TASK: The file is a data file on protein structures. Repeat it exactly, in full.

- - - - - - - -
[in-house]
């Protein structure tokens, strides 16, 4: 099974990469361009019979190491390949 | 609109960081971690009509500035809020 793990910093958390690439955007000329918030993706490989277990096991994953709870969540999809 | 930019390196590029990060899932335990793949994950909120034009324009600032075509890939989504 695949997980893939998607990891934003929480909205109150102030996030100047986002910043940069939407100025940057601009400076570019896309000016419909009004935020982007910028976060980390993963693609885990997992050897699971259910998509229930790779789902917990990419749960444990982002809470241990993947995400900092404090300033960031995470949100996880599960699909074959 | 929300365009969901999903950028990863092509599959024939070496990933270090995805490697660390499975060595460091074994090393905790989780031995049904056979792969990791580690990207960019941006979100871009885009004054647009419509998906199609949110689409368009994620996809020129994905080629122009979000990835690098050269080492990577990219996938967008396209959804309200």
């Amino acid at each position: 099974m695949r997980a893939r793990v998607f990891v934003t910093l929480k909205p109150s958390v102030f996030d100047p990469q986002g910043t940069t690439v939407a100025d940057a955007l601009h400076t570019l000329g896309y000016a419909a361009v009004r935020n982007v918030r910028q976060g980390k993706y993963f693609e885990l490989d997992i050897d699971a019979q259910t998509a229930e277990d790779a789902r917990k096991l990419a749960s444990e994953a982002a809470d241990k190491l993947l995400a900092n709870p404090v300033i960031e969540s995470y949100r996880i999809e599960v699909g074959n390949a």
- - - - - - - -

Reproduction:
[in-house]
């Protein structure tokens, strides 16, 4: 099974990469361009019979190491390949 | 609109960081971690009509500035809020 793990910093958390690439955007000329918030993706490989277990096991994953709870969540999809 | 930019390196590029990060899932335990793949994950909120034009324009600032075509890939989504 695949997980893939998607990891934003929480909205109150102030996030100047986002910043940069939407100025940057601009400076570019896309000016419909009004935020982007910028976060980390993963693609885990997992050897699971259910998509229930790779789902917990990419749960444990982002809470241990993947995400900092404090300033960031995470949100996880599960699909074959 | 929300365009969901999903950028990863092509599959024939070496990933270090995805490697660390499975060595460091074994090393905790989780031995049904056979792969990791580690990207960019941006979100871009885009004054647009419509998906199609949110689409368009994620996809020129994905080629122009979000990835690098050269080492990577990219996938967008396209959804309200």
């Amino acid at each position: 099974m695949r997980a893939r793990v998607f990891v934003t910093l929480k909205p109150s958390v102030f996030d100047p990469q986002g910043t940069t690439v939407a100025d940057a955007l601009h400076t570019l000329g896309y000016a419909a361009v009004r935020n982007v918030r910028q976060g980390k993706y993963f693609e885990l490989d997992i050897d699971a019979q259910t998509a229930e277990d790779a789902r917990k096991l990419a749960s444990e994953a982002a809470d241990k190491l993947l995400a900092n709870p404090v300033i960031e969540s995470y949100r996880i999809e599960v699909g074959n390949a």